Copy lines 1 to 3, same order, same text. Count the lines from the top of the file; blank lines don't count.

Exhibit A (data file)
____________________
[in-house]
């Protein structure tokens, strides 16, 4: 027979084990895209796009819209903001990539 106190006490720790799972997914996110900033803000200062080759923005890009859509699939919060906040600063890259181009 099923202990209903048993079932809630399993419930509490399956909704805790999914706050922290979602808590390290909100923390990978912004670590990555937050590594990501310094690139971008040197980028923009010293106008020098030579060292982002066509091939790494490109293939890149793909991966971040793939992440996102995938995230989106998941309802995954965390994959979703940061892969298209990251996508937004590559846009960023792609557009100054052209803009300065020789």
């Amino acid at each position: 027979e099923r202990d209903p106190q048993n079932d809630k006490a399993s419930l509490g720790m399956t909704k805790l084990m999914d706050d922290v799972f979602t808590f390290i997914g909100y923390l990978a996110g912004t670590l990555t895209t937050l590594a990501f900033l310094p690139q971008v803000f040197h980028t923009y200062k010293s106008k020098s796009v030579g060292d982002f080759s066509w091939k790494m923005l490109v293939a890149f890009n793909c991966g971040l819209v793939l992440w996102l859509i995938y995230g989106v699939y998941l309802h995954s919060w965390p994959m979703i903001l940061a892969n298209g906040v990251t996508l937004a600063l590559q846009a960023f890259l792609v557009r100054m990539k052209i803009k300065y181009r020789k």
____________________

[in-house]
């Protein structure tokens, strides 16, 4: 027979084990895209796009819209903001990539 106190006490720790799972997914996110900033803000200062080759923005890009859509699939919060906040600063890259181009 099923202990209903048993079932809630399993419930509490399956909704805790999914706050922290979602808590390290909100923390990978912004670590990555937050590594990501310094690139971008040197980028923009010293106008020098030579060292982002066509091939790494490109293939890149793909991966971040793939992440996102995938995230989106998941309802995954965390994959979703940061892969298209990251996508937004590559846009960023792609557009100054052209803009300065020789």
């Amino acid at each position: 027979e099923r202990d209903p106190q048993n079932d809630k006490a399993s419930l509490g720790m399956t909704k805790l084990m999914d706050d922290v799972f979602t808590f390290i997914g909100y923390l990978a996110g912004t670590l990555t895209t937050l590594a990501f900033l310094p690139q971008v803000f040197h980028t923009y200062k010293s106008k020098s796009v030579g060292d982002f080759s066509w091939k790494m923005l490109v293939a890149f890009n793909c991966g971040l819209v793939l992440w996102l859509i995938y995230g989106v699939y998941l309802h995954s919060w965390p994959m979703i903001l940061a892969n298209g906040v990251t996508l937004a600063l590559q846009a960023f890259l792609v557009r100054m990539k052209i803009k300065y181009r020789k």